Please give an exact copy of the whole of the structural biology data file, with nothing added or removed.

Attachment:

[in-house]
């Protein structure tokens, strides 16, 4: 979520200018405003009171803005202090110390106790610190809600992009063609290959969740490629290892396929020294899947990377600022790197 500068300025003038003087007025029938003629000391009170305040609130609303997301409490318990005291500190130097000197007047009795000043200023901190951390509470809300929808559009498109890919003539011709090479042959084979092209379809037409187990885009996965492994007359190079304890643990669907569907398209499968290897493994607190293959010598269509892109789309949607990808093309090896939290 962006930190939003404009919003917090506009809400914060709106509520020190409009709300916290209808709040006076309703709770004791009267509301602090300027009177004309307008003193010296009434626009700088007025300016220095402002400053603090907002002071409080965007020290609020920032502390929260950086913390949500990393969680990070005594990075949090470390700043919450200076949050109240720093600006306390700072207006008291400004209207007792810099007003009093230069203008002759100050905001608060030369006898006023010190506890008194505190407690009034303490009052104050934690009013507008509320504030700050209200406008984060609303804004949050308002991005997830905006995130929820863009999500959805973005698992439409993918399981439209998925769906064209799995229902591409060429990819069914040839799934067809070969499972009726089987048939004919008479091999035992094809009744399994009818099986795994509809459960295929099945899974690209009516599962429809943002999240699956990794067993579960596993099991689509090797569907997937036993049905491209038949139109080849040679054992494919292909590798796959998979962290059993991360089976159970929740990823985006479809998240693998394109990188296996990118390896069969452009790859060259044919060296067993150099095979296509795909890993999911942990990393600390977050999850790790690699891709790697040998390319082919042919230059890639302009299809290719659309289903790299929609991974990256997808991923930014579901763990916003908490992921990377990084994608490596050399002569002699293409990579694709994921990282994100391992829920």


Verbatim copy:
[in-house]
């Protein structure tokens, strides 16, 4: 979520200018405003009171803005202090110390106790610190809600992009063609290959969740490629290892396929020294899947990377600022790197 500068300025003038003087007025029938003629000391009170305040609130609303997301409490318990005291500190130097000197007047009795000043200023901190951390509470809300929808559009498109890919003539011709090479042959084979092209379809037409187990885009996965492994007359190079304890643990669907569907398209499968290897493994607190293959010598269509892109789309949607990808093309090896939290 962006930190939003404009919003917090506009809400914060709106509520020190409009709300916290209808709040006076309703709770004791009267509301602090300027009177004309307008003193010296009434626009700088007025300016220095402002400053603090907002002071409080965007020290609020920032502390929260950086913390949500990393969680990070005594990075949090470390700043919450200076949050109240720093600006306390700072207006008291400004209207007792810099007003009093230069203008002759100050905001608060030369006898006023010190506890008194505190407690009034303490009052104050934690009013507008509320504030700050209200406008984060609303804004949050308002991005997830905006995130929820863009999500959805973005698992439409993918399981439209998925769906064209799995229902591409060429990819069914040839799934067809070969499972009726089987048939004919008479091999035992094809009744399994009818099986795994509809459960295929099945899974690209009516599962429809943002999240699956990794067993579960596993099991689509090797569907997937036993049905491209038949139109080849040679054992494919292909590798796959998979962290059993991360089976159970929740990823985006479809998240693998394109990188296996990118390896069969452009790859060259044919060296067993150099095979296509795909890993999911942990990393600390977050999850790790690699891709790697040998390319082919042919230059890639302009299809290719659309289903790299929609991974990256997808991923930014579901763990916003908490992921990377990084994608490596050399002569002699293409990579694709994921990282994100391992829920």